At an outdoor commemoration ceremony last month in her hometown of Beacon, N.Y., Nancy Yambem spoke of the compassion that people extended to one another in the days and weeks after 9/11.
In the audience was a sixth-grade history class from Beacon’s Rombout Middle School. Yambem, a former substitute teacher, was in her element. She hoped to encourage the students, regardless of their age, to counteract negativity in the world by choosing love over hate.
“By being nice,” she told them, “we can create change.”
Yambem’s husband, Jupiter Yambem, was killed in the attacks. And like thousands of family members of those who died, Yambem thinks of her husband daily and has sought ways to carry on his legacy.
When he was 21, Jupiter moved from Manipur, India, to the United States to work at a summer camp for deaf children. He met Nancy that same year. He loved his new country and made it his home.
Jupiter soon found a professional calling in some of New York’s most prestigious restaurants. He eventually became a banquet manager at Windows on the World, the famous dining venue on the 106th and 107th floors of the North Tower. A corkscrew and wine stopper set from his time there are now on view in the In Memoriam gallery at the 9/11 Memorial Museum.
“People tell stories of him looking at eye level at the tables to make sure that the silverware was perfectly lined up from across the table,” Nancy said. “His wait staff would kind of roll their eyes at things like that, but he was actually really going places in the restaurant business and he loved it.”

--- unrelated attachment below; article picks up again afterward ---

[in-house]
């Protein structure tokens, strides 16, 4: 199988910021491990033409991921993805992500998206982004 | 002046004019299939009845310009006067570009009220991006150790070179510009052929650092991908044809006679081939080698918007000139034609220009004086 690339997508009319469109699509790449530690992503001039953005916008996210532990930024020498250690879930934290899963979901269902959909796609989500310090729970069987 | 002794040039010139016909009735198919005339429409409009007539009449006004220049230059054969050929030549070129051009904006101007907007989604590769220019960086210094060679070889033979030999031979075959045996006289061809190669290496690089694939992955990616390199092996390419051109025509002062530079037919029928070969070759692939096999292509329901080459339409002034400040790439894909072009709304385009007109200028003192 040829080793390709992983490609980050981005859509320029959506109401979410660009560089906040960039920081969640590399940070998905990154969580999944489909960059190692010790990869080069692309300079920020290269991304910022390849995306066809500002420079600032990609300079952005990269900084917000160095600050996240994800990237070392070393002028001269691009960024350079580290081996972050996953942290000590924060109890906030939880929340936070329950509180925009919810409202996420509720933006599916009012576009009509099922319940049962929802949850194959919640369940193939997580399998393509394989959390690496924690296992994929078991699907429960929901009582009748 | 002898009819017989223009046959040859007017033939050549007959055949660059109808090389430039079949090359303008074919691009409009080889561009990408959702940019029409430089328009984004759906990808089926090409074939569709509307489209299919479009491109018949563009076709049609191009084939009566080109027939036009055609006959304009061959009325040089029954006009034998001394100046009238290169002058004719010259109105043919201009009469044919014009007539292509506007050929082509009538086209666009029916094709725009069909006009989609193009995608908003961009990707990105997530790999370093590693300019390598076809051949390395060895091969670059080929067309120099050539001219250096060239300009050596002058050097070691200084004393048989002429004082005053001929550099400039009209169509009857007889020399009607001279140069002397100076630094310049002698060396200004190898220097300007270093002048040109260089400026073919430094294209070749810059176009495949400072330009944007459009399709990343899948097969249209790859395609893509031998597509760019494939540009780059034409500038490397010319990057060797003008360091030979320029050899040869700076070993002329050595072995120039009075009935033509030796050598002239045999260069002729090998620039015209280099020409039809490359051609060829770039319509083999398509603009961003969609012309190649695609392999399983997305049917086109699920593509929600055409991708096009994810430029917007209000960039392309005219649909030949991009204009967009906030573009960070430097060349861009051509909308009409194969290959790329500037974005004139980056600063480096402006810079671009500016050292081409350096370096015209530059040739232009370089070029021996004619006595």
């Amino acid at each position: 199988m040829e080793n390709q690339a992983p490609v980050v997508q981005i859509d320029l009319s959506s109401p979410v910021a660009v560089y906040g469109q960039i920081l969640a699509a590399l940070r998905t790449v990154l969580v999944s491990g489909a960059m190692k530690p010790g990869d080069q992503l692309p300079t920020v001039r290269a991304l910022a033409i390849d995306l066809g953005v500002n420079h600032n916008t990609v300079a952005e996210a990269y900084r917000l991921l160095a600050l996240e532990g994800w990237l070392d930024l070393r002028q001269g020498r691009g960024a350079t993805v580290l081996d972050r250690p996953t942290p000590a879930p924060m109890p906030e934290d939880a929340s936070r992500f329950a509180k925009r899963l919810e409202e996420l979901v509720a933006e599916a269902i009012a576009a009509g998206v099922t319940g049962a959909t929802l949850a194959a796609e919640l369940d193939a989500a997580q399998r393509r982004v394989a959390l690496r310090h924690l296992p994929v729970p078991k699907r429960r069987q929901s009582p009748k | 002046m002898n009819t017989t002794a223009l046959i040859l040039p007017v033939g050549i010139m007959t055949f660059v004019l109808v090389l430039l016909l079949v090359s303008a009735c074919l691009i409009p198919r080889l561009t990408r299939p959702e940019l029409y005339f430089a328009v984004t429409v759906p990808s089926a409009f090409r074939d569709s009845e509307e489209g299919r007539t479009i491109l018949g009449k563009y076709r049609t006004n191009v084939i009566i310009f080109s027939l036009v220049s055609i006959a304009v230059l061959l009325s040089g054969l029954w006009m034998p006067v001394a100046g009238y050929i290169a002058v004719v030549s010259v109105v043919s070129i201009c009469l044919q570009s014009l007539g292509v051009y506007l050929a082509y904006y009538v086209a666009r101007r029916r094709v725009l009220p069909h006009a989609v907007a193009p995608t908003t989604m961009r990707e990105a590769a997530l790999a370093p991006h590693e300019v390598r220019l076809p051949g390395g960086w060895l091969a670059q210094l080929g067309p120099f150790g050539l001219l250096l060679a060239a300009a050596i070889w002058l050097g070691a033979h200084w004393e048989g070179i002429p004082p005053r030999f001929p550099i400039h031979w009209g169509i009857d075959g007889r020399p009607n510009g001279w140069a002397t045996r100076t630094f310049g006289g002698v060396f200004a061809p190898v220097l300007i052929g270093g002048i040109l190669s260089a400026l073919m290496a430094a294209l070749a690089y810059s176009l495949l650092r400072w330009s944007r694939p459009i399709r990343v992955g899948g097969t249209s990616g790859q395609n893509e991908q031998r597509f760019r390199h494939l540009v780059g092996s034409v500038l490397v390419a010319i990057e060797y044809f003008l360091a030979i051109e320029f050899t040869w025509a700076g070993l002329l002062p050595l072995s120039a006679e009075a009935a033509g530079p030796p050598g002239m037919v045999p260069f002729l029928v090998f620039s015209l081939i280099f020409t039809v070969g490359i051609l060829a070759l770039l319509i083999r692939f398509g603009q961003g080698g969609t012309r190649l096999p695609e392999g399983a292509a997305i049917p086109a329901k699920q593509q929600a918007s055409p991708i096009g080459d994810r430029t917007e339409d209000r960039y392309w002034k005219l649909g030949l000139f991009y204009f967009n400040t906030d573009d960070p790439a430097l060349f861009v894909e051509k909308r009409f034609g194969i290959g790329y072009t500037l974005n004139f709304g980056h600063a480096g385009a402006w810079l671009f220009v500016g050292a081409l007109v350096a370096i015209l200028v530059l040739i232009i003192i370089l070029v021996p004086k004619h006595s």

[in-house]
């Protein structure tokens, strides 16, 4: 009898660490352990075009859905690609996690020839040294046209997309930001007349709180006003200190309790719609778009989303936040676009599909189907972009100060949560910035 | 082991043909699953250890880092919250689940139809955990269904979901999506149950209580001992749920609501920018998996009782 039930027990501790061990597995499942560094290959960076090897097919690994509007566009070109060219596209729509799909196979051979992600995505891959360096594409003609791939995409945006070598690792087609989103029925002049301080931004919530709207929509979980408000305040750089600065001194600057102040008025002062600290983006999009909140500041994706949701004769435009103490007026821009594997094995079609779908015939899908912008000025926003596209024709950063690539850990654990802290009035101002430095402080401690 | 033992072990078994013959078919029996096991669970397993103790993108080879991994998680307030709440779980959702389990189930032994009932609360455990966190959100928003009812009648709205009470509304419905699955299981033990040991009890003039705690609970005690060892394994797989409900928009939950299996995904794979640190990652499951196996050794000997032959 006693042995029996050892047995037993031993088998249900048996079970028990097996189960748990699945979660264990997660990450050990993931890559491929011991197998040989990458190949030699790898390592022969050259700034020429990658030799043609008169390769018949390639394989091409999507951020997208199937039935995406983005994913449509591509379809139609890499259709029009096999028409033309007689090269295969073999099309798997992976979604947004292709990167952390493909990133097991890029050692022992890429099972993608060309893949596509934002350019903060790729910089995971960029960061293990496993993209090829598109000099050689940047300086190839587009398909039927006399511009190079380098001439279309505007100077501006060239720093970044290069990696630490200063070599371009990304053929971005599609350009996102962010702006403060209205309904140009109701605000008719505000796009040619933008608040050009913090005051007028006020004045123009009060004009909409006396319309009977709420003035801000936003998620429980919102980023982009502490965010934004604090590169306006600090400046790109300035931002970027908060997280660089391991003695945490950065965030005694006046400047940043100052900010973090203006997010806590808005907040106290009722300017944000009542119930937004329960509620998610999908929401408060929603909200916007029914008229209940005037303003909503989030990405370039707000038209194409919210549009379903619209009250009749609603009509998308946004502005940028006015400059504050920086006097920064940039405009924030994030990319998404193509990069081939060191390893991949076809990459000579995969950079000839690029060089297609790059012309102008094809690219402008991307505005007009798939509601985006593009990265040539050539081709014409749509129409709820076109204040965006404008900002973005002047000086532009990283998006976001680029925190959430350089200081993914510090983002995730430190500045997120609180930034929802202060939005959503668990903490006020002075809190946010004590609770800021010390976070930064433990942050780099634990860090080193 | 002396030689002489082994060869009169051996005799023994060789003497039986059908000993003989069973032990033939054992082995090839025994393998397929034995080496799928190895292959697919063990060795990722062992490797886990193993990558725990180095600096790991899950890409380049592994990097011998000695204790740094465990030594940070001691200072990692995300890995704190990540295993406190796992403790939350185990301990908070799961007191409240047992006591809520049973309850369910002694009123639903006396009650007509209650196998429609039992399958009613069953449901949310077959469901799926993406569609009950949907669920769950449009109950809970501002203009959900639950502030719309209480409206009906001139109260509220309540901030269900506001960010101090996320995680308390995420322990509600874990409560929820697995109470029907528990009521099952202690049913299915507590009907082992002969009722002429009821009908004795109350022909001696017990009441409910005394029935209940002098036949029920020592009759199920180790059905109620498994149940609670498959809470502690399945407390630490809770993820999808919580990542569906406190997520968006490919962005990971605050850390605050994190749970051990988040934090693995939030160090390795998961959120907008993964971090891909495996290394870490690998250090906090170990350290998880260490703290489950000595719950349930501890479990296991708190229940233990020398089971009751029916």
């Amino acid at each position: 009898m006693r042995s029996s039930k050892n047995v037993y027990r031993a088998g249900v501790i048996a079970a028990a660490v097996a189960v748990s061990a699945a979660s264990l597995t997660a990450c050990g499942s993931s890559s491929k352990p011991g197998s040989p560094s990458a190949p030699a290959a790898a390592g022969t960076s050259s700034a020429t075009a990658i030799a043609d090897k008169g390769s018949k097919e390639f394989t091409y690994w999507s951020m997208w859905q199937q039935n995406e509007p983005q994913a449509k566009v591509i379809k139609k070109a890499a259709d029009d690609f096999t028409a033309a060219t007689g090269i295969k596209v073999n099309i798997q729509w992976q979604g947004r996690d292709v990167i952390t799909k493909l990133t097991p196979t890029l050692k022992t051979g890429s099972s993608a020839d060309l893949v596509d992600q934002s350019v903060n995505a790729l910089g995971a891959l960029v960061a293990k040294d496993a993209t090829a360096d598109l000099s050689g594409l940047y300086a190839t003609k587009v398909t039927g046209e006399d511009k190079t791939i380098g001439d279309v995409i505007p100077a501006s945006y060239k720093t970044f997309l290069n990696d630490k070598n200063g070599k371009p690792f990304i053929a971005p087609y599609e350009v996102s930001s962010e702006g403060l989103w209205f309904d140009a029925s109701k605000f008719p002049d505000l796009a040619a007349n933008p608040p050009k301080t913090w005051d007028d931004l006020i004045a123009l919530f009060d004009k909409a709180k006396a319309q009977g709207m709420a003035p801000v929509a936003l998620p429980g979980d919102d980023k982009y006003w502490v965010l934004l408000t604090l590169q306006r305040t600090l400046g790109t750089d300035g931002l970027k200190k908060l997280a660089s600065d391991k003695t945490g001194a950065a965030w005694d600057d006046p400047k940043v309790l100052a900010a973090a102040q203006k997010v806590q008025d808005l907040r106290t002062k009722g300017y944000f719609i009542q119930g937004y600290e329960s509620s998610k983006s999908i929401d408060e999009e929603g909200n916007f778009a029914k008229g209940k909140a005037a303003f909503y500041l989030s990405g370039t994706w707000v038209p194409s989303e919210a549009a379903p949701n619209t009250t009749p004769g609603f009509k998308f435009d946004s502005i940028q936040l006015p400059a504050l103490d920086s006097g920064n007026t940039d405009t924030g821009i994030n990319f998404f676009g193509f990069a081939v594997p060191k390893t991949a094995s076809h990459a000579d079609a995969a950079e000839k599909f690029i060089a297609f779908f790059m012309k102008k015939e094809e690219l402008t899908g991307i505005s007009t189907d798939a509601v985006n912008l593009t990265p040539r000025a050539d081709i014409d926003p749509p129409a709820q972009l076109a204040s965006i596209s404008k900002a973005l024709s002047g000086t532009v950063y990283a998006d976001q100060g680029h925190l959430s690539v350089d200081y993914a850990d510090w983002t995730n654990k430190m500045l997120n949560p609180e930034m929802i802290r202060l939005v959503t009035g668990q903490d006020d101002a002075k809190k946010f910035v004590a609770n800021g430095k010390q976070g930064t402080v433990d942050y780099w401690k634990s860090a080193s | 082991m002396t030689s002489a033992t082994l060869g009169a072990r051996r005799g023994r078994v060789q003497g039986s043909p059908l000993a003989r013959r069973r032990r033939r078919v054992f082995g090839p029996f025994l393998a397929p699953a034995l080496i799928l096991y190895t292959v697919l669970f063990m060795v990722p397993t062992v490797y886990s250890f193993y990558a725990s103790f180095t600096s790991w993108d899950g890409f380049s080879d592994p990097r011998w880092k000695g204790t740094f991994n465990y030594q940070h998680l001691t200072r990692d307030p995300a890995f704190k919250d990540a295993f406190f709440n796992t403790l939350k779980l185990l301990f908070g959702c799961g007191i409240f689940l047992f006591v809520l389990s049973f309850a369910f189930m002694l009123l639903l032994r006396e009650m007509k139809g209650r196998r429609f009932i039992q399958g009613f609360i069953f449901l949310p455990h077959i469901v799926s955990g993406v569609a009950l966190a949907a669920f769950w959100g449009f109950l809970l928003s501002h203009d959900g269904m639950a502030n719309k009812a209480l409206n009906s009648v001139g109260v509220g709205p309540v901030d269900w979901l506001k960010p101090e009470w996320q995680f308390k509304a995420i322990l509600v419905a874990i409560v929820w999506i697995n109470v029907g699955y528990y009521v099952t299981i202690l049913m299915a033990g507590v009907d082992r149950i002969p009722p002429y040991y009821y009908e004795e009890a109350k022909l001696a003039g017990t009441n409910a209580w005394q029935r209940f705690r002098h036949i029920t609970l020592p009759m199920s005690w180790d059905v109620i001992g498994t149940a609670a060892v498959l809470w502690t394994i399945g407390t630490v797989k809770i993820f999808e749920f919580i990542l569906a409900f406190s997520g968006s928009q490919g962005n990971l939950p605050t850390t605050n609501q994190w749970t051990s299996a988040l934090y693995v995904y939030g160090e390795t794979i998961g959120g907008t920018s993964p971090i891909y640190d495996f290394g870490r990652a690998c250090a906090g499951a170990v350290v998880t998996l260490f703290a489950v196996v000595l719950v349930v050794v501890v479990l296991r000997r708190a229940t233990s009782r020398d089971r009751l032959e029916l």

It brought him joy, Nancy recalls, to share good food and wine with his family and friends, celebrate special moments of their lives and bring people together over a meal.
In an effort to connect people from his home state of Manipur living in the U.S., Jupiter and Nancy co-founded the North American Manipur Association. The group brings together families to share Manipuri traditions, observe religious and social occasions, and support one another. Annual gatherings celebrate the culture with food, art, music and dancing.
What started as only a few members, Nancy says, has become hundreds. In its 25th year of gathering, the group honored Jupiter and remembered his role in bringing them together even after his death.
But the most important thing to Jupiter was being a father to their son, Santi, who was in kindergarten when his father was killed.
“Jupiter kind of blossomed when he had a son,” Nancy said. “He had an extra purpose when he became a father.
“It's important that Santi knows who his father was. I share things with him that Jupiter would have enjoyed, like ‘it would have been special for him to be here to enjoy this meal with us,’ and at events that are important in our lives, like Santi’s graduation. We talk about him in the moments he should have been there for.”
Following this year’s ceremony in their hometown, as they’ve done throughout the years, Nancy and Santi commemorated the anniversary of their family’s loss with a special meal in Jupiter’s honor.
“We toast to my husband, have food he would like,” she said, “and remember him.”
You can hear more of Jupiter’s story, as told by Nancy, below.
By Kaylee Skaar, Sr. Communications Manager, 9/11 Memorial